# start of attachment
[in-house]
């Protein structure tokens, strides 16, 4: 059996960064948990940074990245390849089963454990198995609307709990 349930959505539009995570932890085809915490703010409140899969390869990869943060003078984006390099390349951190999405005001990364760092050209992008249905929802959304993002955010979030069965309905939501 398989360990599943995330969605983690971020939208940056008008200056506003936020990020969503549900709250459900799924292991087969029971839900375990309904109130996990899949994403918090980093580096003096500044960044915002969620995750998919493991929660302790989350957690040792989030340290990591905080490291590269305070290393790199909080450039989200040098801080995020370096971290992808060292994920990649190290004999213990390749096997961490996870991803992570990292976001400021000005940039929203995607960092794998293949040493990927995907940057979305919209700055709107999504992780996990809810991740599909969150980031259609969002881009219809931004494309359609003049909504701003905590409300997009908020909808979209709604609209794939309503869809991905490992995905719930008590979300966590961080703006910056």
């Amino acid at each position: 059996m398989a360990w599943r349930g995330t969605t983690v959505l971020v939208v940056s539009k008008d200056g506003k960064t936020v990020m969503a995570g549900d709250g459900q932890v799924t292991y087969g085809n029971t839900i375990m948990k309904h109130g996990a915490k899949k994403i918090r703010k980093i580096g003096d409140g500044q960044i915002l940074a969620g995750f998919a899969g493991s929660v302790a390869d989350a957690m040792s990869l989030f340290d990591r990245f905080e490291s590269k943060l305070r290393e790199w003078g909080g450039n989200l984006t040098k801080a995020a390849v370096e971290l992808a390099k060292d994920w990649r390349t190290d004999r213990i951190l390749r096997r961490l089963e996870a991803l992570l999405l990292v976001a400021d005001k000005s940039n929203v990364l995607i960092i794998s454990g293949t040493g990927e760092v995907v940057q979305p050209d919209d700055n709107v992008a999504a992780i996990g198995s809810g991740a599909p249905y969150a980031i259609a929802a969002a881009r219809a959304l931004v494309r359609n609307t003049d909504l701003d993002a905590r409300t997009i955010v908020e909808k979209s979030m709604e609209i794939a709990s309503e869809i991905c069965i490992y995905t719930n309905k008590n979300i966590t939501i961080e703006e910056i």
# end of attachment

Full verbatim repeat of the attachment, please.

[in-house]
């Protein structure tokens, strides 16, 4: 059996960064948990940074990245390849089963454990198995609307709990 349930959505539009995570932890085809915490703010409140899969390869990869943060003078984006390099390349951190999405005001990364760092050209992008249905929802959304993002955010979030069965309905939501 398989360990599943995330969605983690971020939208940056008008200056506003936020990020969503549900709250459900799924292991087969029971839900375990309904109130996990899949994403918090980093580096003096500044960044915002969620995750998919493991929660302790989350957690040792989030340290990591905080490291590269305070290393790199909080450039989200040098801080995020370096971290992808060292994920990649190290004999213990390749096997961490996870991803992570990292976001400021000005940039929203995607960092794998293949040493990927995907940057979305919209700055709107999504992780996990809810991740599909969150980031259609969002881009219809931004494309359609003049909504701003905590409300997009908020909808979209709604609209794939309503869809991905490992995905719930008590979300966590961080703006910056």
């Amino acid at each position: 059996m398989a360990w599943r349930g995330t969605t983690v959505l971020v939208v940056s539009k008008d200056g506003k960064t936020v990020m969503a995570g549900d709250g459900q932890v799924t292991y087969g085809n029971t839900i375990m948990k309904h109130g996990a915490k899949k994403i918090r703010k980093i580096g003096d409140g500044q960044i915002l940074a969620g995750f998919a899969g493991s929660v302790a390869d989350a957690m040792s990869l989030f340290d990591r990245f905080e490291s590269k943060l305070r290393e790199w003078g909080g450039n989200l984006t040098k801080a995020a390849v370096e971290l992808a390099k060292d994920w990649r390349t190290d004999r213990i951190l390749r096997r961490l089963e996870a991803l992570l999405l990292v976001a400021d005001k000005s940039n929203v990364l995607i960092i794998s454990g293949t040493g990927e760092v995907v940057q979305p050209d919209d700055n709107v992008a999504a992780i996990g198995s809810g991740a599909p249905y969150a980031i259609a929802a969002a881009r219809a959304l931004v494309r359609n609307t003049d909504l701003d993002a905590r409300t997009i955010v908020e909808k979209s979030m709604e609209i794939a709990s309503e869809i991905c069965i490992y995905t719930n309905k008590n979300i966590t939501i961080e703006e910056i």